This past summer I set myself a goal to read through a curriculum that provided various answers to the question: How did we come to be?
Inspired by an audiobook I had just heard, The Gene: An Intimate History by Siddhartha Mukherjee, I assembled an almost arbitrary collection of books to read through, a curriculum of sorts, that revolved around genetic influence, evolution, natural selection, and the question of humanity.
Of course, my first natural selection (I italicized that so you know it’s funny) was Darwin’s Origin of Species, one of those books that everyone knows about but few have read.
Check that baby off my list! The actual experience of reading the book was difficult. There’s a lot of references to pigeons. I liken it to the time I read Freud’s The Interpretation of Dreams and he talked a lot about “micturation,” which is a fun word.
While reading the book was a test of endurance and perseverance, I felt a little thrill at actually reading THE source material that preceded everything we have come to learn about the species that populate our planet and why such wonderful diversity exists among them.
Next up, The Ascent of Man by J. Bronowski. Purportedly a timeline of the cultural evolution that would harp on the recurring theme of humanity’s uniqueness, this meandering book, though well regarded by Carl Sagan (who is GREAT), is an unfocused paean to white, male geniuses. And arches, for some reason.
I don’t know that this stuffy and dated book contributed in a meaningful way to my curriculum, but it serves as a reminder that we must always keep vigilant of our blind spots and respectful of the breadth of different perspectives and experiences that exist in the world.
Next up was another oft-quoted classic, The Selfish Gene by Richard Dawkins. Aiming to explore the manifestations of our inherently self-serving biology, the book is a thoughtful, though at times defensive, contribution to our understanding of those ruthless replicators. If one had to distill the magic ingredient that differentiates humans from other species, Dawkins’ concept of the meme, a cultural version of the gene, which can be seen in everything from religion to language, isn’t a bad choice. Ultimately optimistic, Dawkins posits that we have an ability not gifted to any other species: the ability to defy our biology and make choices.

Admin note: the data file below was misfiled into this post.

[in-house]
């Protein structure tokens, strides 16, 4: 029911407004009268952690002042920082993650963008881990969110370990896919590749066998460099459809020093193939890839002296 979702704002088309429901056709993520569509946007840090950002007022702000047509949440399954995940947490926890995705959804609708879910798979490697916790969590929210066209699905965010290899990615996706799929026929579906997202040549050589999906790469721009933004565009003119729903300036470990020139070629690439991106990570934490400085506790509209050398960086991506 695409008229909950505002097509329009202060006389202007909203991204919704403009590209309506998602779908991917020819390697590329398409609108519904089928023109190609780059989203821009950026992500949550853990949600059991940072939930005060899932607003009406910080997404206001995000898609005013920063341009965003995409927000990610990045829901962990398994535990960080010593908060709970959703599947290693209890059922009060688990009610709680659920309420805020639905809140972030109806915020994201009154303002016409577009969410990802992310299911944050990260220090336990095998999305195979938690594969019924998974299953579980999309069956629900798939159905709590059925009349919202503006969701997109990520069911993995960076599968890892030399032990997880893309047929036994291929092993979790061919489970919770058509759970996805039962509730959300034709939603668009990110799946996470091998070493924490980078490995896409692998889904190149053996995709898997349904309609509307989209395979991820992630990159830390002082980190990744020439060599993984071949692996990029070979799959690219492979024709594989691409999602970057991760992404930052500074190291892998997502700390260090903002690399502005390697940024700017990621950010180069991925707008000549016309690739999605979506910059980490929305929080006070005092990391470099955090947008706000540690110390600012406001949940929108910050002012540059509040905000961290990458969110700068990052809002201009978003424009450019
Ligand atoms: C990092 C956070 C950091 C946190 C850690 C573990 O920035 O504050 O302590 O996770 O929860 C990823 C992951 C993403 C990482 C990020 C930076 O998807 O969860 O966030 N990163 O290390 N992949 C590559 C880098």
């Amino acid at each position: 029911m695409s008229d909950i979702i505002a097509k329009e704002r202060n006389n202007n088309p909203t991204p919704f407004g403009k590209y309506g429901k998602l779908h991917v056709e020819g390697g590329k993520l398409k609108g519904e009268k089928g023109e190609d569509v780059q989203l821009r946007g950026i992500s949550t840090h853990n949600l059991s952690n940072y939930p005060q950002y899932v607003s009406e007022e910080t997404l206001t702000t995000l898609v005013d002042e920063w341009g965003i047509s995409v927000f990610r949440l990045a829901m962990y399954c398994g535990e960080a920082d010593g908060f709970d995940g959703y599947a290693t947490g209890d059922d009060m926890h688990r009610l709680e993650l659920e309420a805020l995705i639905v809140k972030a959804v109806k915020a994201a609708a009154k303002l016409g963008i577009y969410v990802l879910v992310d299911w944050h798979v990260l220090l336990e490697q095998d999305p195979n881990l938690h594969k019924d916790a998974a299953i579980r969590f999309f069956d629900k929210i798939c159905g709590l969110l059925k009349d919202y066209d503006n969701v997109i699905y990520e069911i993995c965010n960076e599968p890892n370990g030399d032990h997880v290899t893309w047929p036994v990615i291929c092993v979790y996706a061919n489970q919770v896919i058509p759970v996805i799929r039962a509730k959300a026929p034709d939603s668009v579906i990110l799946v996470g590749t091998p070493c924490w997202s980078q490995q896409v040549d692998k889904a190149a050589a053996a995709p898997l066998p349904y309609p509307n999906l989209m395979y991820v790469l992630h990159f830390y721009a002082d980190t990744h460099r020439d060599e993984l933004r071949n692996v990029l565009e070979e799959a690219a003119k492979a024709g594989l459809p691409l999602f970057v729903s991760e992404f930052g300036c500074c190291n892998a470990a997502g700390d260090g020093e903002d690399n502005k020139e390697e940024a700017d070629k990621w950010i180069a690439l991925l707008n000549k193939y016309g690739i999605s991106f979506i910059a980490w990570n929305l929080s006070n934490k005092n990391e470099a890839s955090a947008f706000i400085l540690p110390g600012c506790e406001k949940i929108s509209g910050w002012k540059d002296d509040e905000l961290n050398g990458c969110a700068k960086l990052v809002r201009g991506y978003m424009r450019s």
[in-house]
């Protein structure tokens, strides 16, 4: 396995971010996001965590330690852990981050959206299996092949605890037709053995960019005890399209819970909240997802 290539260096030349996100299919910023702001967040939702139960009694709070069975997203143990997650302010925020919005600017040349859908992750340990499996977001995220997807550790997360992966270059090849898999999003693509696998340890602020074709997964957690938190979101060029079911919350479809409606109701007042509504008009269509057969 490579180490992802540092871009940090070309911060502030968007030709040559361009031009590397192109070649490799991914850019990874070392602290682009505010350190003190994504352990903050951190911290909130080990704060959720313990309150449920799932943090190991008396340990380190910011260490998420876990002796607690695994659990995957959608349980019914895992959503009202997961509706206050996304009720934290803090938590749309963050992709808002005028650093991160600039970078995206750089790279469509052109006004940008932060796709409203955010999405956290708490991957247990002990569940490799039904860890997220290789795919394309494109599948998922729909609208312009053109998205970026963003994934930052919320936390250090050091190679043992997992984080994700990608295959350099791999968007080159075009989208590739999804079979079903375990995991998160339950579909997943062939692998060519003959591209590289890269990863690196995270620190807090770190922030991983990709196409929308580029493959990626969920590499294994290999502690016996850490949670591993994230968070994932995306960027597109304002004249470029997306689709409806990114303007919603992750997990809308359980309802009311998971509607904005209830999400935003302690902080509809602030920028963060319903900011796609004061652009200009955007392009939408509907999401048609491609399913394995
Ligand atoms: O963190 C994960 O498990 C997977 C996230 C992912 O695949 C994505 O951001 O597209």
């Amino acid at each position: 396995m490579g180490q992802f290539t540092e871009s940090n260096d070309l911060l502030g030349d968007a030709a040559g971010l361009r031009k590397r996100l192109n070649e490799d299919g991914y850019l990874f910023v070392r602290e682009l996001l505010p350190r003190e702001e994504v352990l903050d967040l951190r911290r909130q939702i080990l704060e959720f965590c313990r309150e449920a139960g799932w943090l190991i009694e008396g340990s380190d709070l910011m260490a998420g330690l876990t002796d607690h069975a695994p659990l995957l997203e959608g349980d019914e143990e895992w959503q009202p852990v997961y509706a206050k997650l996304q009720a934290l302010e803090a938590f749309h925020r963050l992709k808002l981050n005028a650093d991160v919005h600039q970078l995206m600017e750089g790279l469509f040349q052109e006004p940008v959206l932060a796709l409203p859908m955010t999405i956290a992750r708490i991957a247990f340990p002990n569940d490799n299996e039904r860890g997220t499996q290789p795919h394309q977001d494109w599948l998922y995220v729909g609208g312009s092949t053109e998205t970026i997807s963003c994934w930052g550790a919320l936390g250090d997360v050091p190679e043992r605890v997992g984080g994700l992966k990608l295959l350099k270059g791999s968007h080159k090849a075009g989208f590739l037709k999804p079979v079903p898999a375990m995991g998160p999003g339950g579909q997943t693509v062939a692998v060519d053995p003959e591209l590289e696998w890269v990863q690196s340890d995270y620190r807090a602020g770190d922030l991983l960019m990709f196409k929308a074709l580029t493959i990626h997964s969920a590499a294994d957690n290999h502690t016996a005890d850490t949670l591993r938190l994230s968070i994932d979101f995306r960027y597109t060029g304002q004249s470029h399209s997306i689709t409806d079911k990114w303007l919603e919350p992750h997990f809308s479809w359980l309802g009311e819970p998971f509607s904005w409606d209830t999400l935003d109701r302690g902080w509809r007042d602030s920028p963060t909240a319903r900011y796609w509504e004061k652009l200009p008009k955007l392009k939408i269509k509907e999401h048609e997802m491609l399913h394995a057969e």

How appropriate then, to complete the journey from primordial ooze to reptile brain to Amazon drone delivery (surely the crowning achievement of our species) with a book entitled Human by Michael Gazzaniga. It directly addresses the question of what makes us able to create and communicate and fashion countless emojis like no other species has ever come close to.
Surely it has something to do with our big, expensive brains.
Human captures the quandary of the apparent similarities and dissimilarities between humans and everything else, most notably our simian cousins. It doesn’t offer an easy answer, but barrels through dozens of studies that highlight our lucky biology that led to humanity’s unique mental processes.
Luck. Chance. Opposable thumbs. Bipdalism. Neocortex. Language. Art. Along the way a million tiny steps; the thought that we could have developed in any other manner is almost incomprehensible. The survival machines that shuffle our genes into the next generation are so complex, so perfectly honed, that many believe there must have been some guiding force, a higher intelligence, beings from another planet, that conferred these gifts upon us and shaped the environment in which we thrive. However, every piece of the puzzle is explainable by science, and it doesn’t make our existence any less profound.
To me, the unique experience of being a person, and all the joy and pain and creativity and intelligence that comes with it, can be summed up in this quote by Viktor Frankl:
Between stimulus and response there is a space. In that space is our power to choose our response. In our response lies our growth and our freedom.
List of Books and links to my reviews